NSA Update: Groups Speak Out Against Surveillance
As details surface regarding an unprecedented leak of classified information about National Security Agency surveillance efforts, a number of advocacy groups and associations have formed a coalition demanding an investigation into those programs.
It’s too soon to tell how far any official investigations might go, but the attention to the National Security Agency’s multiple surveillance programs won’t be dying down anytime soon.
More details on a new coalition’s effort to keep public scrutiny focused on the issue:
The latest: Several developments have followed last week’s dual revelations of wide-scale operations by the National Security Agency (NSA) involving collection of cellphone metadata and internet information from companies in those industries. An investigation into the leak itself is currently underway, but nonprofit groups appear to be focused on the civil liberties questions that the NSA programs raise. On Tuesday, the American Civil Liberties Union filed suit against the Obama administration, saying the NSA’s phone metadata collection “gives the government a comprehensive record of our associations and public movements, revealing a wealth of detail about our familial, political, professional, religious, and intimate associations.” Meanwhile, Edward Snowden, the former employee of defense contractor Booz Allen Hamilton who admitted providing the information to the London-based Guardian and The Washington Post, has given an interview to the South China Morning Post in which he says he is “neither a traitor nor hero. I’m an American.”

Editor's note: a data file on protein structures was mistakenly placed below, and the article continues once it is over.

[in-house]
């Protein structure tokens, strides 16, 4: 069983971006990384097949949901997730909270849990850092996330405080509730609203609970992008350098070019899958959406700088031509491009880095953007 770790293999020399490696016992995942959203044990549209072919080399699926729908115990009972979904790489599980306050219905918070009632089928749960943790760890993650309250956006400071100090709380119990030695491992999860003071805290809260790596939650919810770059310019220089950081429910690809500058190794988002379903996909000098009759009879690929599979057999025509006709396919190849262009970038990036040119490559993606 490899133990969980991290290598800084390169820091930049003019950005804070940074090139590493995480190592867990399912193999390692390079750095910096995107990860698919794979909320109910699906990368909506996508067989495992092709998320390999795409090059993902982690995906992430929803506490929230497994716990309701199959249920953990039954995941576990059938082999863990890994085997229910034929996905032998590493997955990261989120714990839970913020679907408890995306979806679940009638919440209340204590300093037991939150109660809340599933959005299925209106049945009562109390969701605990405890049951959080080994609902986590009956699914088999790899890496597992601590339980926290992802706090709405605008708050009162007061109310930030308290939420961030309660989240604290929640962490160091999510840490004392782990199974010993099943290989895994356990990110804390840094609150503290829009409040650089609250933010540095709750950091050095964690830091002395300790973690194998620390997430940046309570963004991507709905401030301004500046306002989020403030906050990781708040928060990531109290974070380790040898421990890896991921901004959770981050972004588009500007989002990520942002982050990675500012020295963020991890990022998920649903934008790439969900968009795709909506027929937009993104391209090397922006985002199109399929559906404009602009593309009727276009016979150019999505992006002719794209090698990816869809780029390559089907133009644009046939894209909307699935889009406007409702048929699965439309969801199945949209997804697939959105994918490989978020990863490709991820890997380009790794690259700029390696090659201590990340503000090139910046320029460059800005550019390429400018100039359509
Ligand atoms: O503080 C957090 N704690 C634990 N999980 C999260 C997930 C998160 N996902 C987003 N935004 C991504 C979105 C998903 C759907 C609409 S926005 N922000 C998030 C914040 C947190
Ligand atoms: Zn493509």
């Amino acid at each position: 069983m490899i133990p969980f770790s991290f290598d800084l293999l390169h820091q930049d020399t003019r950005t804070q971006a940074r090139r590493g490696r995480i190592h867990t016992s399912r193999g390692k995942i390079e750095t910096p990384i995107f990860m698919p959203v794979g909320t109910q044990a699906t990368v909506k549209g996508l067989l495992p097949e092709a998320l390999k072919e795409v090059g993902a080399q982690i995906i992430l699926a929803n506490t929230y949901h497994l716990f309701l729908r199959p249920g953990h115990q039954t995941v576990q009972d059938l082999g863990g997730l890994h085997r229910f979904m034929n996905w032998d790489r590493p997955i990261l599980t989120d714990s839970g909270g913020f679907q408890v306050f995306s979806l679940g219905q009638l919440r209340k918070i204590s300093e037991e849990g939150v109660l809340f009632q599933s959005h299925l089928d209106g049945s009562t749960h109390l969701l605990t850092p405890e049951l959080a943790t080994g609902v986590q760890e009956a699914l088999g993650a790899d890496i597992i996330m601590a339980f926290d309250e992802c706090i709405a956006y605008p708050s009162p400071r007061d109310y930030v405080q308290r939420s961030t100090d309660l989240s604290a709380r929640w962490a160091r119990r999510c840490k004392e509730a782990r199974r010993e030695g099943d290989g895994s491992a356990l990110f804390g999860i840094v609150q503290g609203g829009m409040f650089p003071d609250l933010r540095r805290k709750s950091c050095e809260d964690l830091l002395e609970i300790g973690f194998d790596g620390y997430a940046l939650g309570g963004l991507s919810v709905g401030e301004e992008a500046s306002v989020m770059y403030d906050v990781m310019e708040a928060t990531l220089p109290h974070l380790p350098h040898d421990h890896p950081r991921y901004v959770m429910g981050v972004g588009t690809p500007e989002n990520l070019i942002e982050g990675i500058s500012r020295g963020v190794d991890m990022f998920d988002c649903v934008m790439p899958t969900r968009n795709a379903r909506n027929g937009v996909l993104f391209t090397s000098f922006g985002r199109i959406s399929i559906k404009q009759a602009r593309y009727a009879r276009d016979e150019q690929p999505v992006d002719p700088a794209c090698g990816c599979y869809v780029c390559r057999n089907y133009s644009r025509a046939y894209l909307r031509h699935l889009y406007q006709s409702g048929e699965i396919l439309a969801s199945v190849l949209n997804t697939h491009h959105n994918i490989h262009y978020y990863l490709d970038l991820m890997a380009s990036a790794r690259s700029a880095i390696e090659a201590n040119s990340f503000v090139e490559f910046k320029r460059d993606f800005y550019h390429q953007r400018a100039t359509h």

A unified response: On Tuesday, a number of advocacy groups, companies, and associations launched a new coalition called Stop Watching Us, demanding that “the U.S. Congress reveal the full extent of the NSA’s spying programs.” The effort, led by the nonprofit Mozilla Foundation, is encouraging citizens to write letters to members of Congress asking for investigations into the program. “This type of blanket data collection by the government strikes at bedrock American values of freedom and privacy,” the letter states. Among the associations involved in the effort are the American Library Association, the Association of Research Libraries, and the Entertainment Consumers Association.
Meanwhile, many industry groups whose members are directly affected have not commented publicly on the disclosures, though the tech giants involved have spoken up in the media.
The Internet Association declined to comment for this story, and messages left for two leading mobile-industry groups, CTIA-The Wireless Association and the Telecommunications Industry Association, did not receive a response before press time.
Last week, the Computer & Communications Industry Association and the American Library Association responded publicly to the revelations.